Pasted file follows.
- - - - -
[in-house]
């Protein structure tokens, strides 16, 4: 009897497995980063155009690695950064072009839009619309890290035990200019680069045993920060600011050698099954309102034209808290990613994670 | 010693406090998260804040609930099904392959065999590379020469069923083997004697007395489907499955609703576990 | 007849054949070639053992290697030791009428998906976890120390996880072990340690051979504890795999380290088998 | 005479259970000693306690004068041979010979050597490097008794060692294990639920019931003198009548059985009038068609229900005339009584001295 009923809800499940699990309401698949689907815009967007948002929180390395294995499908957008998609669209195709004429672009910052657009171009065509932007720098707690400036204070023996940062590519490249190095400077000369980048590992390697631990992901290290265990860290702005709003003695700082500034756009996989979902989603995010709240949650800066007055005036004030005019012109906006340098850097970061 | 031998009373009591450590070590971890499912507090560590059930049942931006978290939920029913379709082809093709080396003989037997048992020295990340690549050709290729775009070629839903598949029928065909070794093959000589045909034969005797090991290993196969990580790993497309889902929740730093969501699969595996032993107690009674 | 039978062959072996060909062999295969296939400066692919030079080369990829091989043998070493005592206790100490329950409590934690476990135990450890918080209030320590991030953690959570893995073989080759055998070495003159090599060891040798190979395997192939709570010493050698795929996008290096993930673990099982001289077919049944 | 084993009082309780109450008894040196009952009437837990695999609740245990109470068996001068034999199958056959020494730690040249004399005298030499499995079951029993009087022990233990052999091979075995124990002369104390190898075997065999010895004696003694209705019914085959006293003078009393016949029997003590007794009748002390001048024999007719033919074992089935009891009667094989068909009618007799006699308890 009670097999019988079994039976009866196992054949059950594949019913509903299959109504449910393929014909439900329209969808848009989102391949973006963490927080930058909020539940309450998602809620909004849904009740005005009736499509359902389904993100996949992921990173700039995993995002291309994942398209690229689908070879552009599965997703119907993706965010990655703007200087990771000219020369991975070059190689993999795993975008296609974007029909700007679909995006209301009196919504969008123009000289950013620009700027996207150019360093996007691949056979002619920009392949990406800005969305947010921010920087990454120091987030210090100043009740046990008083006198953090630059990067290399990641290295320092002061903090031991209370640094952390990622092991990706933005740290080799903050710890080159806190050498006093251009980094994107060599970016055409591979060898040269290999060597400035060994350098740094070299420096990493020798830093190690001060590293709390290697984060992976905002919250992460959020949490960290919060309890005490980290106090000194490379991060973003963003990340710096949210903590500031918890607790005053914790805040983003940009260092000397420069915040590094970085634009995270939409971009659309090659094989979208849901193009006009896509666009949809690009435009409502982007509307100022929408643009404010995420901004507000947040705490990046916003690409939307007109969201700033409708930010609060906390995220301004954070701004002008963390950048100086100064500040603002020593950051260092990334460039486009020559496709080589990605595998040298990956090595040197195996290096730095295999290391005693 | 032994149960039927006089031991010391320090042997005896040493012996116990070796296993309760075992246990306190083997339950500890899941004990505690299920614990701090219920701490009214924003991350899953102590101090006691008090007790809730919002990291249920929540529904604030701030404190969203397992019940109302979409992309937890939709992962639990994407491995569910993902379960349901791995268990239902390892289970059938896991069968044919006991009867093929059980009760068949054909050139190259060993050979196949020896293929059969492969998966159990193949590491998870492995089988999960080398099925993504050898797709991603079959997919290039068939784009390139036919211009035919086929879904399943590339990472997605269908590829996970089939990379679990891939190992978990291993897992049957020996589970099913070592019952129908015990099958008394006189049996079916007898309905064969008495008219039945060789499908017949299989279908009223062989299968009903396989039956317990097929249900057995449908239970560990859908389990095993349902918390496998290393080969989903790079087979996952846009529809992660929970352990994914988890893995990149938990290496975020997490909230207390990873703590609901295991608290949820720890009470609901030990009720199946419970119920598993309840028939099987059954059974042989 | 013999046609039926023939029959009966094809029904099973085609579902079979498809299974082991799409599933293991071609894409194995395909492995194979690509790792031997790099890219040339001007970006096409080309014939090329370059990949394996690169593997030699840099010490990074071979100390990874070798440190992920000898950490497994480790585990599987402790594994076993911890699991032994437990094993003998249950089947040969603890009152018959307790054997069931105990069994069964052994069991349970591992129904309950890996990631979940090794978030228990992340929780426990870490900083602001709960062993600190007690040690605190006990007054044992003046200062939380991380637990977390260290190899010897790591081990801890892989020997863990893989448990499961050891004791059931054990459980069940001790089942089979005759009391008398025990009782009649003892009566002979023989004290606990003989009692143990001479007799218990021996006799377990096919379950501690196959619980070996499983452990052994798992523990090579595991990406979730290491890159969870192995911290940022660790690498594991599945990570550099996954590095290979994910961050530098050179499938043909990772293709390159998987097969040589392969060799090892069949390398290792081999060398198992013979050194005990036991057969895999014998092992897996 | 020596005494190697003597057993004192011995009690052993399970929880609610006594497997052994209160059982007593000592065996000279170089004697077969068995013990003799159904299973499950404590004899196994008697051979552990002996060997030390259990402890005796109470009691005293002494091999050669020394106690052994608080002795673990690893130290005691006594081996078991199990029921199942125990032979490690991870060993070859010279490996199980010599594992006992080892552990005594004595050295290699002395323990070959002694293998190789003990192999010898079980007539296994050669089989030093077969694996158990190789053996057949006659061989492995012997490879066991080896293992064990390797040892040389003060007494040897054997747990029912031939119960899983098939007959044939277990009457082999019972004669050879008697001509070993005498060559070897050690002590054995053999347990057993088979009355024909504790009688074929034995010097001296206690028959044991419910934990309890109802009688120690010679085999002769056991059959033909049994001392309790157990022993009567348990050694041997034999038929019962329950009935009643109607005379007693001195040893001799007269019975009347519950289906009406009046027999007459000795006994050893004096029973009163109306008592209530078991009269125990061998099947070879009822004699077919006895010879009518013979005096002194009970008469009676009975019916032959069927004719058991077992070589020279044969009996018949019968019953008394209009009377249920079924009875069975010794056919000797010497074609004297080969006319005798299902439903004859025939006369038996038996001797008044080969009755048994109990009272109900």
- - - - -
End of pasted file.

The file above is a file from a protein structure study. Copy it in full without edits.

[in-house]
């Protein structure tokens, strides 16, 4: 009897497995980063155009690695950064072009839009619309890290035990200019680069045993920060600011050698099954309102034209808290990613994670 | 010693406090998260804040609930099904392959065999590379020469069923083997004697007395489907499955609703576990 | 007849054949070639053992290697030791009428998906976890120390996880072990340690051979504890795999380290088998 | 005479259970000693306690004068041979010979050597490097008794060692294990639920019931003198009548059985009038068609229900005339009584001295 009923809800499940699990309401698949689907815009967007948002929180390395294995499908957008998609669209195709004429672009910052657009171009065509932007720098707690400036204070023996940062590519490249190095400077000369980048590992390697631990992901290290265990860290702005709003003695700082500034756009996989979902989603995010709240949650800066007055005036004030005019012109906006340098850097970061 | 031998009373009591450590070590971890499912507090560590059930049942931006978290939920029913379709082809093709080396003989037997048992020295990340690549050709290729775009070629839903598949029928065909070794093959000589045909034969005797090991290993196969990580790993497309889902929740730093969501699969595996032993107690009674 | 039978062959072996060909062999295969296939400066692919030079080369990829091989043998070493005592206790100490329950409590934690476990135990450890918080209030320590991030953690959570893995073989080759055998070495003159090599060891040798190979395997192939709570010493050698795929996008290096993930673990099982001289077919049944 | 084993009082309780109450008894040196009952009437837990695999609740245990109470068996001068034999199958056959020494730690040249004399005298030499499995079951029993009087022990233990052999091979075995124990002369104390190898075997065999010895004696003694209705019914085959006293003078009393016949029997003590007794009748002390001048024999007719033919074992089935009891009667094989068909009618007799006699308890 009670097999019988079994039976009866196992054949059950594949019913509903299959109504449910393929014909439900329209969808848009989102391949973006963490927080930058909020539940309450998602809620909004849904009740005005009736499509359902389904993100996949992921990173700039995993995002291309994942398209690229689908070879552009599965997703119907993706965010990655703007200087990771000219020369991975070059190689993999795993975008296609974007029909700007679909995006209301009196919504969008123009000289950013620009700027996207150019360093996007691949056979002619920009392949990406800005969305947010921010920087990454120091987030210090100043009740046990008083006198953090630059990067290399990641290295320092002061903090031991209370640094952390990622092991990706933005740290080799903050710890080159806190050498006093251009980094994107060599970016055409591979060898040269290999060597400035060994350098740094070299420096990493020798830093190690001060590293709390290697984060992976905002919250992460959020949490960290919060309890005490980290106090000194490379991060973003963003990340710096949210903590500031918890607790005053914790805040983003940009260092000397420069915040590094970085634009995270939409971009659309090659094989979208849901193009006009896509666009949809690009435009409502982007509307100022929408643009404010995420901004507000947040705490990046916003690409939307007109969201700033409708930010609060906390995220301004954070701004002008963390950048100086100064500040603002020593950051260092990334460039486009020559496709080589990605595998040298990956090595040197195996290096730095295999290391005693 | 032994149960039927006089031991010391320090042997005896040493012996116990070796296993309760075992246990306190083997339950500890899941004990505690299920614990701090219920701490009214924003991350899953102590101090006691008090007790809730919002990291249920929540529904604030701030404190969203397992019940109302979409992309937890939709992962639990994407491995569910993902379960349901791995268990239902390892289970059938896991069968044919006991009867093929059980009760068949054909050139190259060993050979196949020896293929059969492969998966159990193949590491998870492995089988999960080398099925993504050898797709991603079959997919290039068939784009390139036919211009035919086929879904399943590339990472997605269908590829996970089939990379679990891939190992978990291993897992049957020996589970099913070592019952129908015990099958008394006189049996079916007898309905064969008495008219039945060789499908017949299989279908009223062989299968009903396989039956317990097929249900057995449908239970560990859908389990095993349902918390496998290393080969989903790079087979996952846009529809992660929970352990994914988890893995990149938990290496975020997490909230207390990873703590609901295991608290949820720890009470609901030990009720199946419970119920598993309840028939099987059954059974042989 | 013999046609039926023939029959009966094809029904099973085609579902079979498809299974082991799409599933293991071609894409194995395909492995194979690509790792031997790099890219040339001007970006096409080309014939090329370059990949394996690169593997030699840099010490990074071979100390990874070798440190992920000898950490497994480790585990599987402790594994076993911890699991032994437990094993003998249950089947040969603890009152018959307790054997069931105990069994069964052994069991349970591992129904309950890996990631979940090794978030228990992340929780426990870490900083602001709960062993600190007690040690605190006990007054044992003046200062939380991380637990977390260290190899010897790591081990801890892989020997863990893989448990499961050891004791059931054990459980069940001790089942089979005759009391008398025990009782009649003892009566002979023989004290606990003989009692143990001479007799218990021996006799377990096919379950501690196959619980070996499983452990052994798992523990090579595991990406979730290491890159969870192995911290940022660790690498594991599945990570550099996954590095290979994910961050530098050179499938043909990772293709390159998987097969040589392969060799090892069949390398290792081999060398198992013979050194005990036991057969895999014998092992897996 | 020596005494190697003597057993004192011995009690052993399970929880609610006594497997052994209160059982007593000592065996000279170089004697077969068995013990003799159904299973499950404590004899196994008697051979552990002996060997030390259990402890005796109470009691005293002494091999050669020394106690052994608080002795673990690893130290005691006594081996078991199990029921199942125990032979490690991870060993070859010279490996199980010599594992006992080892552990005594004595050295290699002395323990070959002694293998190789003990192999010898079980007539296994050669089989030093077969694996158990190789053996057949006659061989492995012997490879066991080896293992064990390797040892040389003060007494040897054997747990029912031939119960899983098939007959044939277990009457082999019972004669050879008697001509070993005498060559070897050690002590054995053999347990057993088979009355024909504790009688074929034995010097001296206690028959044991419910934990309890109802009688120690010679085999002769056991059959033909049994001392309790157990022993009567348990050694041997034999038929019962329950009935009643109607005379007693001195040893001799007269019975009347519950289906009406009046027999007459000795006994050893004096029973009163109306008592209530078991009269125990061998099947070879009822004699077919006895010879009518013979005096002194009970008469009676009975019916032959069927004719058991077992070589020279044969009996018949019968019953008394209009009377249920079924009875069975010794056919000797010497074609004297080969006319005798299902439903004859025939006369038996038996001797008044080969009755048994109990009272109900």